Level 2 most certainly feels different to 3 and 4. However, it doesn't feel at all like the normality which preceded this duel with "a novel" invisible enemy.
I am trying not to use terminology like "new normal" for the reason that I am hoping the things which were so important about human interaction can be retained.
For the retailers and businesses I have visited since last Thursday, I have to say "well done" – I think that most have adopted sensible and practical measures for managing the movement of people in store.
However, I'm not sure that sharing a pen to sign a register is the most effective way of keeping record and suppressing a virus.
While it is important to develop an information trail while trying to stop a virus, what little we understand about the virus is that it can primarily spread through surface contact.
In one store I noted a family ignore this and in another I had to tell a couple of guys to sign in and instruct them on how to use the hand sanitiser provided.
Not that I believe this lies solely at the feet of the retailer. The information and instruction supporting the move out of level 3 has been hazy at times – this was especially evident with the changes to funeral numbers and the confusing treatment of other religious ceremonies.
However, it is great to see that retailers and service providers can get back into trading and getting revenue streams going.
But there is more to be done and, while the Budget gave a high level view of a "first tranche" of funding, it was short of precision and shorter still on packages to assist affected industries. I am hopeful there is more to come, but tourism needs significantly more than was presented last Thursday.
Equally, the funding available to businesses via the Regional Business Partner programme has been invaluable for those that have accessed it.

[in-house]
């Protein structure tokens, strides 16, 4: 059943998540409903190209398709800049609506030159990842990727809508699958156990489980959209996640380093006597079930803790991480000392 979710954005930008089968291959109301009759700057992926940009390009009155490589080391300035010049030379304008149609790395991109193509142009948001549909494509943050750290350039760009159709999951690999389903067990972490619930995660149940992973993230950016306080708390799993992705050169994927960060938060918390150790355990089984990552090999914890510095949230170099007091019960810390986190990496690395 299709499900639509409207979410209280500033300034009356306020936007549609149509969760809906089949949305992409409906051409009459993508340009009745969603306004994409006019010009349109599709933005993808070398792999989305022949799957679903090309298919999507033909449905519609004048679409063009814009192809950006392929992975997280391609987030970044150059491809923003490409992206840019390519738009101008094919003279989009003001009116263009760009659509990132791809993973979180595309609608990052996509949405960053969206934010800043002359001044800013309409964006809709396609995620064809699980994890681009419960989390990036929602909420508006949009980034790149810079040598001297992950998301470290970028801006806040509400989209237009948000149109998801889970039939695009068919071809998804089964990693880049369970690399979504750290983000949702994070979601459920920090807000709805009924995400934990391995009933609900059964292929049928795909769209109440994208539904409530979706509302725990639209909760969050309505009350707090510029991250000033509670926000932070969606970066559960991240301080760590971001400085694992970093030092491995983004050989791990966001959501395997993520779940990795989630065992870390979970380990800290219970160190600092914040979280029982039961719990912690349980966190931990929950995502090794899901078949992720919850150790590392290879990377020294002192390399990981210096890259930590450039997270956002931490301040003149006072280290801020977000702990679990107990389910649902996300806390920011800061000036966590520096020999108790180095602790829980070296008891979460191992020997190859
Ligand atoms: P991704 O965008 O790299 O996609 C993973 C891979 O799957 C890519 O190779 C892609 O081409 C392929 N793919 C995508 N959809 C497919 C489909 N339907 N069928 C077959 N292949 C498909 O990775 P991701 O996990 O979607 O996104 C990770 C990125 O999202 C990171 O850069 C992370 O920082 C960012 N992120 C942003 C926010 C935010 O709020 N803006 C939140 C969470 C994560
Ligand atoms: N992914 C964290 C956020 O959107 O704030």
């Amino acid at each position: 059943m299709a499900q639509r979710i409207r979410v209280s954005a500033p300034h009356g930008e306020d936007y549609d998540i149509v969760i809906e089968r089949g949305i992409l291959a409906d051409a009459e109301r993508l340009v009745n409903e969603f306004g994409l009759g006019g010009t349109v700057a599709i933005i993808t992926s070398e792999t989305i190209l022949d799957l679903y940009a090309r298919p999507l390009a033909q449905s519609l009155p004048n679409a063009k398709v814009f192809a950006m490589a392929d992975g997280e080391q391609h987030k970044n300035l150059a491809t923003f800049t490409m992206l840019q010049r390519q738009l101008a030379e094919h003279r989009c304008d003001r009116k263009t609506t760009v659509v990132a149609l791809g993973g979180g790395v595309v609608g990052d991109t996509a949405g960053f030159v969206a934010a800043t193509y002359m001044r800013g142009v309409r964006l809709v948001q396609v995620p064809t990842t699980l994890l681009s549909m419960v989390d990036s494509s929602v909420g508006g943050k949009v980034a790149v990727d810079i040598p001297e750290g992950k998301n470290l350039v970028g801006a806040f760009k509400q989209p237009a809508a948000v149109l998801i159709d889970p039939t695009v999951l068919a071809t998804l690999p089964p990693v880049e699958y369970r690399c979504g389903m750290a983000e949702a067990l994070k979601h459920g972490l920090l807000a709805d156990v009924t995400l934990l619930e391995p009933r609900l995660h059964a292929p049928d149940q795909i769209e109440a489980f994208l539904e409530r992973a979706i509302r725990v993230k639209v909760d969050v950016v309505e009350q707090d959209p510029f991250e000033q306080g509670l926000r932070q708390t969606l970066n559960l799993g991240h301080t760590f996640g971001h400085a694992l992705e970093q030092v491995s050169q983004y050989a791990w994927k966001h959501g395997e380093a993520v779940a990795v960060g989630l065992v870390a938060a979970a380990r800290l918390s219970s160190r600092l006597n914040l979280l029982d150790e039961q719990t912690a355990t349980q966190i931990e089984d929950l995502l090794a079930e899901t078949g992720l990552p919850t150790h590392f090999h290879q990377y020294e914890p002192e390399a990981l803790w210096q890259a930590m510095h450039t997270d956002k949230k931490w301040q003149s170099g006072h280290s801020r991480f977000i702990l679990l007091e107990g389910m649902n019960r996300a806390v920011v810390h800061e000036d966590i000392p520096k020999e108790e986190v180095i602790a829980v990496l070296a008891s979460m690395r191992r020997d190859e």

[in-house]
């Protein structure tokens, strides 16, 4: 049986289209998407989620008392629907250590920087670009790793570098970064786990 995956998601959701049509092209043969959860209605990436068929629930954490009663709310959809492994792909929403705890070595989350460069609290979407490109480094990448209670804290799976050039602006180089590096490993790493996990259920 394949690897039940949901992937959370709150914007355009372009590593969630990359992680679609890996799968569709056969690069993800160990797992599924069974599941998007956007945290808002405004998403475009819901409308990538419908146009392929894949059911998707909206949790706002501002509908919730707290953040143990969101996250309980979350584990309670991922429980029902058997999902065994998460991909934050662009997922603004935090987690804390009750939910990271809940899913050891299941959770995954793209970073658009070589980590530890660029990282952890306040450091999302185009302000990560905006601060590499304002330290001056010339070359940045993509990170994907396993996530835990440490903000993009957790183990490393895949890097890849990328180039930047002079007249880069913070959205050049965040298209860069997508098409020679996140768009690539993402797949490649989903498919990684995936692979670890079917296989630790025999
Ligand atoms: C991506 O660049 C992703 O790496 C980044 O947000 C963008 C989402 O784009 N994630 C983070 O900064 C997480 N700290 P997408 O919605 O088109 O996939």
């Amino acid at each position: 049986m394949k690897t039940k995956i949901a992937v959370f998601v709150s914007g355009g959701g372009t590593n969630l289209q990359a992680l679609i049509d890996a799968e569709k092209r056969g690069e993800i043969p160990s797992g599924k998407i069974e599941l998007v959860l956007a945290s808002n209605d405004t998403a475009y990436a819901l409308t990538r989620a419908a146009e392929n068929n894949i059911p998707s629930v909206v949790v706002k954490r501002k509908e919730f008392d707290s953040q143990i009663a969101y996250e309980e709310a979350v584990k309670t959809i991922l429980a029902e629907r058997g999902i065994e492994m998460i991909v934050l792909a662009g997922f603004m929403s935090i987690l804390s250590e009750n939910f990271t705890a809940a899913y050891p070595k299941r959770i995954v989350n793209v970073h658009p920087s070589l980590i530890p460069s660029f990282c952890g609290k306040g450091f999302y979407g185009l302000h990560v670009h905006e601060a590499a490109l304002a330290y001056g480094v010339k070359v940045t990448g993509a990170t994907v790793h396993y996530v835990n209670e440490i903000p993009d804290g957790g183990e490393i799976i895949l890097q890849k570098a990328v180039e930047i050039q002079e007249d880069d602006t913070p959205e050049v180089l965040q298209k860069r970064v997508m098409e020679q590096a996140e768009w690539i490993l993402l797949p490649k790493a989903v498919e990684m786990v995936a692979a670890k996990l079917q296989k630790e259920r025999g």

Whanganui retail portal opening soon
Let Whanganui manage its own lockdown and allow businesses to get back to work
Over-exposure danger as NZ steps down to level 3 lockdown
I recently completed watching The Last Dance, a fabulous documentary about Michael Jordan and The Chicago Bulls' final championship season in 1998.
While it was clearly an insight into the mindset of a winner, it also vividly highlighted how to deal with and triumph over adversity. Mindset is crucial and, in fact, many of the clients I am helping at the moment are finding reserves of strength which are getting them through this period.
One thing that Jordan said when the team had just lost to the very tough Indiana Pacers was that to beat them Indiana "had to go through Chicago". That particularly resonated for me in terms of our current situation.
The recovery, creation of jobs and prosperity all run through small to medium enterprises (SMEs). There is adversity, sure, but the "success" to be found in this economic progression will arise, multiply and spread from small to medium businesses. Here is where innovation begins and solutions to problems are invariably found – due to the fact that they are small and nimble and able to contribute quickly to their community.
So, it goes without saying that, if there is more funding to come, more tailored and directed small business funding is required.